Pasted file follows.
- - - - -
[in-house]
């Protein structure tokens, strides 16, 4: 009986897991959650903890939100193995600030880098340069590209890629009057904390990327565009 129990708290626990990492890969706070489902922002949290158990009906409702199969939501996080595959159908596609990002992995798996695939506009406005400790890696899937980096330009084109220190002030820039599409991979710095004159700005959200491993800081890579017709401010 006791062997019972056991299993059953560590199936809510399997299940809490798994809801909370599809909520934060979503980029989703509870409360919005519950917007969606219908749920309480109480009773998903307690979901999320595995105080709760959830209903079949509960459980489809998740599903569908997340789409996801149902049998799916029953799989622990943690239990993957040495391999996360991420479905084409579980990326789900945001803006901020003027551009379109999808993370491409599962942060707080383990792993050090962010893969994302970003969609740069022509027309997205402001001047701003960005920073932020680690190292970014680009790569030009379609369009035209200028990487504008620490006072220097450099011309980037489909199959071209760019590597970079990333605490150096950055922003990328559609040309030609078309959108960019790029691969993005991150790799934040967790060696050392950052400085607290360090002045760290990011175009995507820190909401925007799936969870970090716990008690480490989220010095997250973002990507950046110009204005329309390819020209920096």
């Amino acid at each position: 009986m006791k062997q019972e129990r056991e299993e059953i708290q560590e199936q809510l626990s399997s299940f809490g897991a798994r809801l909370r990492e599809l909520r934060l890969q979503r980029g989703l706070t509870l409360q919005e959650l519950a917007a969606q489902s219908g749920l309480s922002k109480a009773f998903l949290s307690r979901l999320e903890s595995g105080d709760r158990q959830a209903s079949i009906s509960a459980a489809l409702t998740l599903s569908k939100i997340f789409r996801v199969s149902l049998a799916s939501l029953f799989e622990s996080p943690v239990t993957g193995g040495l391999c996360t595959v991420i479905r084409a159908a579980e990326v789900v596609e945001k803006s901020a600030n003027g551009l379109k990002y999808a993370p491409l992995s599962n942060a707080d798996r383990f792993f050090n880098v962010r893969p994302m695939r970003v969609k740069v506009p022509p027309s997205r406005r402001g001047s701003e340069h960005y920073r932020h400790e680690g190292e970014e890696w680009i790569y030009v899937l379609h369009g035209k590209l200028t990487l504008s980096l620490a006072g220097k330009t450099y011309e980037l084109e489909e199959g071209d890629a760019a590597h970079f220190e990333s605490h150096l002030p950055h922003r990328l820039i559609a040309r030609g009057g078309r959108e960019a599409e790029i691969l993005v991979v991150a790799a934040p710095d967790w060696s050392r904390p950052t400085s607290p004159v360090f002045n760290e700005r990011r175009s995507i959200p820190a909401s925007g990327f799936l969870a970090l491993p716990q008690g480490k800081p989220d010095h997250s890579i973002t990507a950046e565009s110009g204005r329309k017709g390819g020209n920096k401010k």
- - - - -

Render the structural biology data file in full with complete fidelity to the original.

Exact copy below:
[in-house]
């Protein structure tokens, strides 16, 4: 009986897991959650903890939100193995600030880098340069590209890629009057904390990327565009 129990708290626990990492890969706070489902922002949290158990009906409702199969939501996080595959159908596609990002992995798996695939506009406005400790890696899937980096330009084109220190002030820039599409991979710095004159700005959200491993800081890579017709401010 006791062997019972056991299993059953560590199936809510399997299940809490798994809801909370599809909520934060979503980029989703509870409360919005519950917007969606219908749920309480109480009773998903307690979901999320595995105080709760959830209903079949509960459980489809998740599903569908997340789409996801149902049998799916029953799989622990943690239990993957040495391999996360991420479905084409579980990326789900945001803006901020003027551009379109999808993370491409599962942060707080383990792993050090962010893969994302970003969609740069022509027309997205402001001047701003960005920073932020680690190292970014680009790569030009379609369009035209200028990487504008620490006072220097450099011309980037489909199959071209760019590597970079990333605490150096950055922003990328559609040309030609078309959108960019790029691969993005991150790799934040967790060696050392950052400085607290360090002045760290990011175009995507820190909401925007799936969870970090716990008690480490989220010095997250973002990507950046110009204005329309390819020209920096």
């Amino acid at each position: 009986m006791k062997q019972e129990r056991e299993e059953i708290q560590e199936q809510l626990s399997s299940f809490g897991a798994r809801l909370r990492e599809l909520r934060l890969q979503r980029g989703l706070t509870l409360q919005e959650l519950a917007a969606q489902s219908g749920l309480s922002k109480a009773f998903l949290s307690r979901l999320e903890s595995g105080d709760r158990q959830a209903s079949i009906s509960a459980a489809l409702t998740l599903s569908k939100i997340f789409r996801v199969s149902l049998a799916s939501l029953f799989e622990s996080p943690v239990t993957g193995g040495l391999c996360t595959v991420i479905r084409a159908a579980e990326v789900v596609e945001k803006s901020a600030n003027g551009l379109k990002y999808a993370p491409l992995s599962n942060a707080d798996r383990f792993f050090n880098v962010r893969p994302m695939r970003v969609k740069v506009p022509p027309s997205r406005r402001g001047s701003e340069h960005y920073r932020h400790e680690g190292e970014e890696w680009i790569y030009v899937l379609h369009g035209k590209l200028t990487l504008s980096l620490a006072g220097k330009t450099y011309e980037l084109e489909e199959g071209d890629a760019a590597h970079f220190e990333s605490h150096l002030p950055h922003r990328l820039i559609a040309r030609g009057g078309r959108e960019a599409e790029i691969l993005v991979v991150a790799a934040p710095d967790w060696s050392r904390p950052t400085s607290p004159v360090f002045n760290e700005r990011r175009s995507i959200p820190a909401s925007g990327f799936l969870a970090l491993p716990q008690g480490k800081p989220d010095h997250s890579i973002t990507a950046e565009s110009g204005r329309k017709g390819g020209n920096k401010k």